Harada is a successful scenario writer, and his best buddy has just announced an intention to propose to Harada's ex-wife. Recovering from the shock, Harada indulges in melancholy, mainly ...
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9th-graders Kazuo (boy) and Kazumi (girl) take a tumble at a temple in a small seacoast town in Japan. Through supernatural intervention, their minds and bodies are switched, and the result... See full summary »
Every Monday at 6 pm a young woman is murdered in the subway. The psychiatrist Setsuko Suma is called in to assist the police. The trail leads to another psychiatrist - Dr Rei Aku - who ... See full summary »
Journalist Shuichi Fujii receives a letter from convicted killer Junji Sudo. Writing from death row, Sudo wants to confess to crimes unknown to the police. On visiting Sudo in prison, Fujii... See full summary »
Harada is a successful scenario writer, and his best buddy has just announced an intention to propose to Harada's ex-wife. Recovering from the shock, Harada indulges in melancholy, mainly on his failure as a husband and father, and goes to a 'Rakugo' (sit-down comedy) show, where a friendly man in the audience invites him home. Harada is puzzled at the strong resemblance of this man and his wife to his own parents, who were killed nearly 30 years ago when he was twelve. He visits the couple repeatedly, and greatly enjoys the happy atmosphere there, which was much like his childhood, and such a contrast to his current existence, which is lonely and tortured. But he is no longer alone. The same night his buddy confessed, Harada was visited by Kei, a beautiful woman from the third floor, who is also the only other occupant of their apartment building. She offers champagne and company. Furious with women, he rudely rebuffs her, but she persists, and he later invites her in. That they ... Written by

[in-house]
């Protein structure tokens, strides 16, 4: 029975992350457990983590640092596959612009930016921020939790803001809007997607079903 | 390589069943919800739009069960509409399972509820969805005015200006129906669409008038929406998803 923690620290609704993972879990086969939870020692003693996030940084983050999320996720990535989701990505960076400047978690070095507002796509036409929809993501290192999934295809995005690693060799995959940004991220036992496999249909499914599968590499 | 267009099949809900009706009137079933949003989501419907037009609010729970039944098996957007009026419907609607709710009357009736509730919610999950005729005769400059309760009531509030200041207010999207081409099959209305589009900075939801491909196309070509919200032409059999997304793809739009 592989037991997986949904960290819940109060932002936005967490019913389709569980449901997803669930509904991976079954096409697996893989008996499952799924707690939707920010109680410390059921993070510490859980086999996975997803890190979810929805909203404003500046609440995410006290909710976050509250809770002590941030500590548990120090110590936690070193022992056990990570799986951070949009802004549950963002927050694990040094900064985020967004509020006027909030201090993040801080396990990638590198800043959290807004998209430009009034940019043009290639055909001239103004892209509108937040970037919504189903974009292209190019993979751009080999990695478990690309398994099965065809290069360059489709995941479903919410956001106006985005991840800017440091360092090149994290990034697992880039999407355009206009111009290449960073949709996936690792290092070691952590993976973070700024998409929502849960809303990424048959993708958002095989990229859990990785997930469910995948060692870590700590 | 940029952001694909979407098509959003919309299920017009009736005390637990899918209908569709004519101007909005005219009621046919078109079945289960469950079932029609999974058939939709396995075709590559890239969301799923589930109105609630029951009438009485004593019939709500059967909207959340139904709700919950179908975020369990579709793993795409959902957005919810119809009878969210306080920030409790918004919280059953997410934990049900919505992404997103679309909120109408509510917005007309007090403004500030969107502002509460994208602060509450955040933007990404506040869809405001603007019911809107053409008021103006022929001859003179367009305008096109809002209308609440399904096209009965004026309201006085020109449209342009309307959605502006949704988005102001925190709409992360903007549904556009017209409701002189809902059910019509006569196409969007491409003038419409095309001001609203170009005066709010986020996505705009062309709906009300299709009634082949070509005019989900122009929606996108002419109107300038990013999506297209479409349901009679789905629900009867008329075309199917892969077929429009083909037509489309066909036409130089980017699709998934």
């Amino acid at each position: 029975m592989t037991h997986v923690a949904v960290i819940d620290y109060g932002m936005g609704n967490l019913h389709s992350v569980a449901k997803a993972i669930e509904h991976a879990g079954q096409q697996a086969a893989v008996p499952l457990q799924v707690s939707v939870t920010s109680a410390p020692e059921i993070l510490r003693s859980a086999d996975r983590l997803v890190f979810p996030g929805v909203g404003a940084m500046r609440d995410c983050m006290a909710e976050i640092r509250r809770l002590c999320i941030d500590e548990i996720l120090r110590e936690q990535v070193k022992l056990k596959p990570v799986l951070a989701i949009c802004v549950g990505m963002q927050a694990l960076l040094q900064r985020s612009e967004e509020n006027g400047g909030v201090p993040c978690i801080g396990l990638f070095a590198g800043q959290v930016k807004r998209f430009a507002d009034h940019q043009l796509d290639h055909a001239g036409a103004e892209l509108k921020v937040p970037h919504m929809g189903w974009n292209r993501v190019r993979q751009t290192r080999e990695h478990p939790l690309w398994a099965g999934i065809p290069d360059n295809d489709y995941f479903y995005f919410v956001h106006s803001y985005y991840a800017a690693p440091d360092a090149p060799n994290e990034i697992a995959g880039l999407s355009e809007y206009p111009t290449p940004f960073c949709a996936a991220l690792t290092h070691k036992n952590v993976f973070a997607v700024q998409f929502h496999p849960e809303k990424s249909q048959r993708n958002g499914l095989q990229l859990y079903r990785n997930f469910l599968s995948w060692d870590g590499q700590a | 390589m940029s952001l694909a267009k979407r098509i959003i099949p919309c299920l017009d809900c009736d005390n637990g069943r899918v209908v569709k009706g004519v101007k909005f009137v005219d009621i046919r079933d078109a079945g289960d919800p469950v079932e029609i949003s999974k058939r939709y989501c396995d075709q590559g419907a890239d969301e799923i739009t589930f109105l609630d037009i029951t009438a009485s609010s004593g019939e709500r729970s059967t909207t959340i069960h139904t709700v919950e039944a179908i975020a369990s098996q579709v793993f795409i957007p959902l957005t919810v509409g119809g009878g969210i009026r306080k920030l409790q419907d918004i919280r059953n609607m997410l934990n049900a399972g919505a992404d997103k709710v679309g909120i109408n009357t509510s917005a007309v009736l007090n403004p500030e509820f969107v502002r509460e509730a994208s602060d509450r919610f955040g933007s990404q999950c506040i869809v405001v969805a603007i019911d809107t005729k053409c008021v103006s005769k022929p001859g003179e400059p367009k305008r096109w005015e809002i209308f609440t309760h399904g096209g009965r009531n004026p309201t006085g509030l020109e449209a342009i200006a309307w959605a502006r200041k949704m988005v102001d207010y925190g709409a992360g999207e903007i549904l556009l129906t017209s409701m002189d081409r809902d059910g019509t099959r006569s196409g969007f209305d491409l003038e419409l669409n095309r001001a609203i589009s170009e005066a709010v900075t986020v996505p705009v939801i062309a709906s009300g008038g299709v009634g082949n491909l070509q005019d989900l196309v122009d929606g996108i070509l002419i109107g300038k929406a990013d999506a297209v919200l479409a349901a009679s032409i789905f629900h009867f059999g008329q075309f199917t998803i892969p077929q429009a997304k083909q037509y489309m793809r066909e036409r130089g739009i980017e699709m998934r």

A difficult book to adapt, but done surprisingly well
Although 'discarnate' was a new word to me, I see it is defined in the dictionary as, 'disembodied', so although seeming a little clumsy as a film title, not totally inaccurate, although they probably should have stuck to the singular. I read 'Strangers' by Taichi Yamada, earlier this year and pondered how difficult it might be to film, not aware that it had indeed already been so filmed twenty years ago. The splendidly spooky book (Ijin-tachi to no Natsu, in the Japanese) was originally published in Japan in 1987 but only translated into English recently. The film itself is very faithful to the book and overcomes the difficulties I foresaw fairly creatively but mainly with the use of shadow. The middle section of the film seems a little flat, whereas in the book we are in the midst of deeply disturbing images both of the main character's deterioration and his friend's 'scars', the film plays this in a more straightforward manner. Nevertheless the film is well paced, has a warmth as well as worry to it and nobody could be disappointed by the rousing ending. A difficult book to adapt, but done surprisingly well.
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